by Michael Cook
Part of the Past Masters Series series
Just over a sixth of the world's population subscribes to the Muslim belief that 'there is no god but God, and Muhammad is his Messenger'.
Michael Cook gives an incisive account of the man who inspired this faith, drawing on the traditional Muslim sources to describe Muhammad's life and teaching. He also attempts to stand back from this traditional picture to question how far it is historically justified.
- Format: Paperback
- Pages: 112 pages, 2 maps
- Publisher: Oxford University Press
- Publication Date: 20/10/1983
- Category: Islam
- ISBN: 9780192876058
Showing 1 - 2 of 2 reviews.
Review by Stbalbach
Wonderful little introduction to Muhammad and Islam. Monotheistic Judaism and Christianity were making cultural headway into polytheistic pagan Arabia by the 7th century. Facing cultural challenge by an outside monotheistic religion, Muhammad co-opted elements of these faiths, the exact sources and origins a matter of great debate. Muhammad saw biblical history as a series of prophets from God who came to earth to deliver a message - Moses, Jesus and finally Muhammad were all "messengers" from God - the message of the Koran, as written by Muhammad, is the most recent, and therefore most valid, message from God and only the "true believers" (Muslims) can go to heaven.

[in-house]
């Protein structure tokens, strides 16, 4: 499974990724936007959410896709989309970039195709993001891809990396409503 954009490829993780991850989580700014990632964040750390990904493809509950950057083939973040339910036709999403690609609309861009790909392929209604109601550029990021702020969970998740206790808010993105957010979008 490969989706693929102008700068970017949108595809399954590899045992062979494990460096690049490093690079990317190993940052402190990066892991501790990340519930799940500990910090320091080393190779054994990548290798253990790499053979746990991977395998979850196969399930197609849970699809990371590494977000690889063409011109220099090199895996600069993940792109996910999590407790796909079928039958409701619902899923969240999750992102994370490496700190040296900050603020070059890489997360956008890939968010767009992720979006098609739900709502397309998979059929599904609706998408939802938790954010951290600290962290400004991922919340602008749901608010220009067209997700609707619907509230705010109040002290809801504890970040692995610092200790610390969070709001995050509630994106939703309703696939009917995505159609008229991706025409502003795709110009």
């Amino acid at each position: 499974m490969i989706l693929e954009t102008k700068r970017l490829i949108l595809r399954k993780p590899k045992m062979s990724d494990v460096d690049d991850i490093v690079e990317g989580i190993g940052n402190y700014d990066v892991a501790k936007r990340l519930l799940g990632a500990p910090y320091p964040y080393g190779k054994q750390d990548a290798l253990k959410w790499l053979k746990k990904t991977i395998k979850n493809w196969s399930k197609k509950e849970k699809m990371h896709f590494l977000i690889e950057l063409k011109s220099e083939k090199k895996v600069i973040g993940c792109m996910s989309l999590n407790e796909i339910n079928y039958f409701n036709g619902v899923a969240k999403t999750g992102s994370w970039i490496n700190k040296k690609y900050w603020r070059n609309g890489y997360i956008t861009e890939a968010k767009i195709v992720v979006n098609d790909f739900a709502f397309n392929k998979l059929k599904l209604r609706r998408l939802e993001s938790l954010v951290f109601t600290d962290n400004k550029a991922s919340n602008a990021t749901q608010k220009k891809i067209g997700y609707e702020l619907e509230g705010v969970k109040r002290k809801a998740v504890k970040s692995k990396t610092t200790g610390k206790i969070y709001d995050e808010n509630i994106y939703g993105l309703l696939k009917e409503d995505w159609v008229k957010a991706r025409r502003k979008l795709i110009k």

Review by jrcovey
Originally published in Oxford's "Past Masters" series, it was re-issued as part of the successful "Very Short Introduction" series, in which form it quickly disappeared from circulation. Perhaps it was felt that a book titled "Muhammad" should be more focused on the titular persona and less on the problem of sources. But from Cook's perspective this is nearly unavoidable. "The usual practice is to accept whatever in the sources we lack specific reason to reject," he says. Cook would like to suggest the alternative, that "we are nearer the mark in rejecting whatever we do not have specific reason to accept." Lately the scholarly pendulum has swung back a ways from this radical skepticism; it will be interesting to see what sort of stance is taken by the replacement Very Short Introduction volume (by Jonathan A.C. Brown) when it is published in April 2011. Tarif Khalidi says that Cook's tone in this volume is "supercilious," but I for one would love to see more work on religious origins that combines deep knowledge of the relevant sources with rigorous respect of the limits of our knowledge. A fine introduction to the problem of Islam's origins.